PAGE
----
Friday, March 27, 2015

Duke's UNSUITABLE #5: Jessica Scott on the Alpha Masculinities

Sorry for not posting on Tuesday; I've been traveling the northeast this week, touring potential colleges for my young one. Not so much fun when both the teen and the dad are struggling with head colds...

I did slip in a quick guest post over at the KickAss Chicks blog, though, which you can find here:

And today, in my stead, I offer a guest post from Jessica Lee, a student in Duke instructors and romance authors Laura Florand and Katherine Ashe’s “The Romance Novel” (HST 248S.01) class. Jessica tells us all about contemporary military romance author Jessica Scott's talk about Alpha Masculinities, the Duke: Unsuitable presentation #5, which took place on March 16th.

Romance novels have been around since the 18th century, but Duke University’s “The Romance Novel” course is currently only in its first semester of existence. Taught by two published romance novelists, the course allows us students to participate in a series of talks by prominent women in the romance industry. Our most recent guest was Jessica Scott, career army officer, mother, and Duke ROTC instructor, as well as the author of many contemporary military romance novels, including her latest, All For You. The topic of the day? Alpha masculinities, with an emphasis on the longstanding military hero archetype and on the “Rise of the Alpha-hole.”

Scott questioned why the alpha-hole—the alpha hero who is also an asshole—is suddenly a “thing” in romance. After all, the alpha-hole is not attractive, not someone with whom the reader wants to go on a journey, not a hero in any shape or form, and in real life is probably not going to make a romantic connection. Are romance authors simply reflecting cultural values through their characters?

Well, according to Scott, she’s surrounded all day at work by alpha men who are good men, in control of their lives, and not misogynistic. That doesn’t sound like she’s working with a bunch of alpha-holes. So if romance authors are writing alpha-holes as a reflection of society, then it’s not the men in Scott’s workplace—the military—they’re writing about.

Scott discussed how in romance, “alpha” is shorthand for “protector” in a lot of ways, in particular the protector of the heroine in romance. Who are these alpha protectors, usually? Cops. Soldiers. Firefighters. Navy SEALs. These guys are manly men. But part of the problem with masculinity is that when the average man looks at this sort of archetype, he usually isn’t a cop, soldier, firefighter, or Navy SEAL, and therein lies the subtle message that because he isn’t a badass like these folks, he isn’t manly enough. I suppose it wouldn’t be hard for a guy trying to be alpha badass to try too hard and end up crossing the line into alpha asshole. So maybe that’s the society romance authors are depicting through their alpha-hole heroes?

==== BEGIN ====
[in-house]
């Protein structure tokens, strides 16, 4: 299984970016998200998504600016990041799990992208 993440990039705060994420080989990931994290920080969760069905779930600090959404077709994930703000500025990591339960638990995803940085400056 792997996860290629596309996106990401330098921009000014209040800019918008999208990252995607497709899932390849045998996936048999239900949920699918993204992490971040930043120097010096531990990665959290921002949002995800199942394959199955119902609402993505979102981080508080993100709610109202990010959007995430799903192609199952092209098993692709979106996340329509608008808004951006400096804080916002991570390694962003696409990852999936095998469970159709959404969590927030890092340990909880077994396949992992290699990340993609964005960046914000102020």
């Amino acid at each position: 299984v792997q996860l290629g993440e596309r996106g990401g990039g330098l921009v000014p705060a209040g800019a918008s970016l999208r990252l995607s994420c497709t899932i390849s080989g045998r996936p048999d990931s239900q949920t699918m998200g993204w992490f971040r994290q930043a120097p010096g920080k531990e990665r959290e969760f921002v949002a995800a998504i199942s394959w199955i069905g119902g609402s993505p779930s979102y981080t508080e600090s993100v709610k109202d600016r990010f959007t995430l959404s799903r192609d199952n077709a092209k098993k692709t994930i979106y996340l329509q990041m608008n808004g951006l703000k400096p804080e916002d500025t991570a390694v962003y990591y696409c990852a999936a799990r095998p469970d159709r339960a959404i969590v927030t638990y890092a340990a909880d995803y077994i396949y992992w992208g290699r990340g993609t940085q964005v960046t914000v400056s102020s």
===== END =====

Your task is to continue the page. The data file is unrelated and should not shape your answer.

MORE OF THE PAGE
“Military,” like “alpha,” is also shorthand for “protector,” but also for “badass” and “selfless.” It’s this heroic combination of traits that makes the military man popular as a romantic hero: he will sacrifice himself for the heroine, for his comrades, for his country. We as readers are drawn by the military man’s powerful narrative of not being broken by his experiences, but instead overcoming his ordeals and coming out on the other side. All in all, “alpha” and “military” are an author’s shorthand for creating characters, his or her way of communicating to readers that the hero is a badass, selfless protector who is willing to sacrifice his life for something he values above himself.

However, Scott cautioned readers to not do as American society at large is prone to do, which is place soldiers on a pedestal and hold them to an ideal. This prevents readers from engaging with the humanity of the individual, and pretty much the most important thing for an author to accomplish in a novel is to make the characters feel real to the reader.

For Scott, it is very important in a romance novel for the hero and heroine to look each other in the eye, not for one to look down at the other. In All For You, the hero Reza and the heroine Emily don’t try to bring the other down but try, and succeed, to make each other better. Reza helps Emily build her sense of self-confidence and empowerment, and Emily broadens Reza’s moral circle. They give to and take from each other equally, so they are both equals in their relationship.

We see alpha heroes a lot in romance—in practically every romance novel, one could say. And alpha heroes tend to share a lot of the same characteristics: dominance, control of their situations, confidence, and of course protectiveness. Part of the reason that we don’t have a lot of male role models in romance besides the alpha hero is that we don’t have a lot of different types of male role models, period. Scott discussed how in antiquity, people used to derive different male archetypes from the gods of the Greek pantheon: Ares the warrior (Scott’s own Reza), Apollo the thinker, Zeus the leader, and so on. Today, we’ve narrowed that rich diversity of male archetypes into simply the alpha hero.

But not all alpha heroes are the same, and not all alpha heroes have the same type of relationship with their respective heroines. It’s how the author writes the male lead, the female lead, and their relationship that determines if their story is that of an alpha-hole and a submissive damsel, or if their story is that of an actual hero who is secure enough in his masculinity that he is undaunted by, and cherishes and respects, a strong and admirable heroine.

Jessica Lee is a sophomore and a Classical Studies major at Duke University. Besides writing mythology-inspired fantasy manuscripts, she also enjoys baking, playing capoeira, acting out Shakespeare, watching BBC TV shows, and devouring books for breakfast.

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